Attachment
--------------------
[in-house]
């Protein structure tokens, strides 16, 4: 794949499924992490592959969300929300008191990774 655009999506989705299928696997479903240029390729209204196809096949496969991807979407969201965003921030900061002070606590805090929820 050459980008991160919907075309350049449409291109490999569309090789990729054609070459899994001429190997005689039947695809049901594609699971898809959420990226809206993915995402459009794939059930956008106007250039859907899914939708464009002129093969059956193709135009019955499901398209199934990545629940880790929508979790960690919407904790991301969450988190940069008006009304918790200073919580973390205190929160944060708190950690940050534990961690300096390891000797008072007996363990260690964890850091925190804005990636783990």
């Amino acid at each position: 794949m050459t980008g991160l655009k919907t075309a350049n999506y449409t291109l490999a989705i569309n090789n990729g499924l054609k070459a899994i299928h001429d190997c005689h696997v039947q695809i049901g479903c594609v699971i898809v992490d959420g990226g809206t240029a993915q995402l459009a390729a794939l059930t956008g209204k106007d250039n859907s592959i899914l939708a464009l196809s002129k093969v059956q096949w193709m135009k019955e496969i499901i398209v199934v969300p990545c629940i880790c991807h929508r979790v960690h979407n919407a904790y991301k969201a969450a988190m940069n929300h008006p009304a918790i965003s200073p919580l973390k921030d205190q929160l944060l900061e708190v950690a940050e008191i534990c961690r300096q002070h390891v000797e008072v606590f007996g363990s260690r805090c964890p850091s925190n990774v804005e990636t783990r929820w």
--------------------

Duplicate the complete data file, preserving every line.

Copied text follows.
[in-house]
């Protein structure tokens, strides 16, 4: 794949499924992490592959969300929300008191990774 655009999506989705299928696997479903240029390729209204196809096949496969991807979407969201965003921030900061002070606590805090929820 050459980008991160919907075309350049449409291109490999569309090789990729054609070459899994001429190997005689039947695809049901594609699971898809959420990226809206993915995402459009794939059930956008106007250039859907899914939708464009002129093969059956193709135009019955499901398209199934990545629940880790929508979790960690919407904790991301969450988190940069008006009304918790200073919580973390205190929160944060708190950690940050534990961690300096390891000797008072007996363990260690964890850091925190804005990636783990």
């Amino acid at each position: 794949m050459t980008g991160l655009k919907t075309a350049n999506y449409t291109l490999a989705i569309n090789n990729g499924l054609k070459a899994i299928h001429d190997c005689h696997v039947q695809i049901g479903c594609v699971i898809v992490d959420g990226g809206t240029a993915q995402l459009a390729a794939l059930t956008g209204k106007d250039n859907s592959i899914l939708a464009l196809s002129k093969v059956q096949w193709m135009k019955e496969i499901i398209v199934v969300p990545c629940i880790c991807h929508r979790v960690h979407n919407a904790y991301k969201a969450a988190m940069n929300h008006p009304a918790i965003s200073p919580l973390k921030d205190q929160l944060l900061e708190v950690a940050e008191i534990c961690r300096q002070h390891v000797e008072v606590f007996g363990s260690r805090c964890p850091s925190n990774v804005e990636t783990r929820w």